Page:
The Power of Encouragement

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06 Feb 2008

A Lesson For the Children – A group of frogs left their swamp and went for a tour of the surroundings. Suddenly, two of them fell into a deep pit. All the other frogs gathered around. From down below, they could hear the cries of those who had fallen down: “Help! Help! Help us get out of this pit!” But those on the outside did not see how they could help their unfortunate friends. The pit was very deep, and as is well known, frogs are not experts at climbing rope.

The two frogs down below tried to jump as high as they could, in an attempt to get out. They jumped again and again, and they tried to help each other get higher still – but all to no avail. Even when they jumped very high, the top of the pit was much higher than they could reach. When those on the outside saw how deep the pit was, the cried down to the bottom: “We are sorry, but this pit is too deep! There is no way to rescue you.” They sighed, and explained to each other and to the victims who had fallen down that sometimes all is lost, and no matter how sorry they were, there was nothing they could do to change the terrible fateful events. We wish that every problem had a solution, they said, but in this case the tragedy has already happened. The two frogs fell down, and they will end their lives at the bottom, in misery, without water, food, or companions.

However, the two frogs that had fallen down had no desire to give up so easily. They completely ignored the cries and the signals of their friends up above, and they continued trying with all their might to jump out of the pit. And all the time, those who were outside the pit continued to yell down and make signs with their hands and feet that nothing could be done… “You will never get out of there alive,” they said.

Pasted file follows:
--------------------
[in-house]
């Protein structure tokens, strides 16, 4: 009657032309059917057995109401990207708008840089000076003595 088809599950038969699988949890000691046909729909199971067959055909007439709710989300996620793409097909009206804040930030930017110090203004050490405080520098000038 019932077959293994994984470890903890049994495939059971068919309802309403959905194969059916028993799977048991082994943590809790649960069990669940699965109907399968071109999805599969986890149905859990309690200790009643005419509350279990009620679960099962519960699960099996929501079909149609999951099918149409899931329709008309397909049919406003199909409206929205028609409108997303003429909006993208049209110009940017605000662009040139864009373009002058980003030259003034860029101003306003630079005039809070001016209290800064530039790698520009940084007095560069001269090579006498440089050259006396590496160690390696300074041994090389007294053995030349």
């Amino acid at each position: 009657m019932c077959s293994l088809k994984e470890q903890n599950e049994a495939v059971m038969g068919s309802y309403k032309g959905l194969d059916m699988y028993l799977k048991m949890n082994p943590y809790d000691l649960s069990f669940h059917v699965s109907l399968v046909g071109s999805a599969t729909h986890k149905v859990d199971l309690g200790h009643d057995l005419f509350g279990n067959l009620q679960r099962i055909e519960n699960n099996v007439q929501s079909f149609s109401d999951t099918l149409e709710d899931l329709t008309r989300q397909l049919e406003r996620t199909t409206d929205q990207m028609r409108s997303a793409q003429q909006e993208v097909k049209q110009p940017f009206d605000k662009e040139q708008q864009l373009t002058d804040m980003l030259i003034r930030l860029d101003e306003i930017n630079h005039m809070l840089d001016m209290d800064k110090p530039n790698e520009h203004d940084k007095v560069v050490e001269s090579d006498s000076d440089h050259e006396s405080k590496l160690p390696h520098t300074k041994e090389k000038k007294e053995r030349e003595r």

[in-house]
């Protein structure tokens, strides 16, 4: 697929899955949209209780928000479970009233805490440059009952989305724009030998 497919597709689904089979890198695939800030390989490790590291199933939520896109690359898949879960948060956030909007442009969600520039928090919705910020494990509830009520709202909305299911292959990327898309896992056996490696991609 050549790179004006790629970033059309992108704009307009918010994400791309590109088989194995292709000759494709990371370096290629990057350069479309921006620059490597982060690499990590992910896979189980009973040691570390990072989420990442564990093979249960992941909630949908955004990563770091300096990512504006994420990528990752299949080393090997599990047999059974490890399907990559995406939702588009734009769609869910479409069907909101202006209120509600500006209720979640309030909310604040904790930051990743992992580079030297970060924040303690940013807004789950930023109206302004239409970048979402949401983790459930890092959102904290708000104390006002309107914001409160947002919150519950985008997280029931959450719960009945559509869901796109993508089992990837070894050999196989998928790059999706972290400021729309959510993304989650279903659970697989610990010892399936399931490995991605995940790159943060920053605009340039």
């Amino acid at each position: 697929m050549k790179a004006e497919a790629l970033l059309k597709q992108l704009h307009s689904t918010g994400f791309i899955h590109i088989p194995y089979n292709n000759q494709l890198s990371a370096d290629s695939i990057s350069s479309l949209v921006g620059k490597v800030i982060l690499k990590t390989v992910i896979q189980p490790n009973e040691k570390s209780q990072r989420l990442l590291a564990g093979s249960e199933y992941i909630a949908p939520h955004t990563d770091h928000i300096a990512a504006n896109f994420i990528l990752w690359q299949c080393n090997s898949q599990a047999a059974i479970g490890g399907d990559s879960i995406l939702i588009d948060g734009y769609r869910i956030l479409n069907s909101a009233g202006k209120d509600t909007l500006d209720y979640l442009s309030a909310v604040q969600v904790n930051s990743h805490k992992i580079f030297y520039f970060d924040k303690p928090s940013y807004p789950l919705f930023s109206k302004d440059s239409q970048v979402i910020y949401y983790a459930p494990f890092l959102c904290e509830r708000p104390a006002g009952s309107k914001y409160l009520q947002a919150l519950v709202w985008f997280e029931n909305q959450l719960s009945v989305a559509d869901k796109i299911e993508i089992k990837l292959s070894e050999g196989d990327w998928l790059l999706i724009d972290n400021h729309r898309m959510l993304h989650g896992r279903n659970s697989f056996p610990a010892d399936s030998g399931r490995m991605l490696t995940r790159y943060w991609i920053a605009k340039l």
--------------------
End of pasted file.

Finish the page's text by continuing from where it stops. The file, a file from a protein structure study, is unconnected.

After a while of continued vain attempts, one of the frogs started to become tired. It saw the height of the walls, heard the cries of the others, and began to understand that there was no reason to continue the efforts. Its strength was beginning to fade, and it simply gave up. It lay down on the dry bottom of the pit, spread out its legs, and waited for death to come. Hunger left its mark, the huge effort of trying to escape brought despair, and the knowledge that there was no hope anyway beat down on the frog without mercy. Its life drained out, and it died at the bottom of the pit.

But the second frog simply did not give up. It kept trying with all its might to jump higher and higher. It knew that the greatest strength of a frog is in its legs, and it kept trying to jump as long as its strength remained. All the while, the frogs at the top continued motioning and yelling: “There is no point in trying… There is no way that you can succeed… Look what happened to the other poor frog…” But this frog would not listen. It kept trying, getting higher and higher all the time. And in the end, somehow the impossible happened. It seems that every living creature has some deeply hidden inner strength which is revealed in moments of great need, and this great power appeared at just the right moment. The second frog jumped to a fantastic and unbelievable height – and succeeded! It jumped so high that it reached the top of the pit, and crawled out!

When the frog came out of the pit, all the others crowded around in amazement and asked: “How did you do it? That pit is very deep…” Using sign language, the frog explained to the others that it was deaf. It could not hear what the other frogs shouted, and it thought that all of their excited signals were meant as encouragement. The grateful frog thanked them for their support, implying that this encouragement is what gave it the strength to accomplish the impossible and set a new record for jumping…

Just look at the power of despair and the power of encouragement.

Email with reactions and suggestions for stories. Reprinted with permission from Zomet Institute ( Translated from the Hebrew by Moshe Goldberg. To subscribe to receive the complete version of Shabbat BeShabbato please write to

The words of this author reflect his/her own opinions and do not necessarily represent the official position of the Orthodox Union.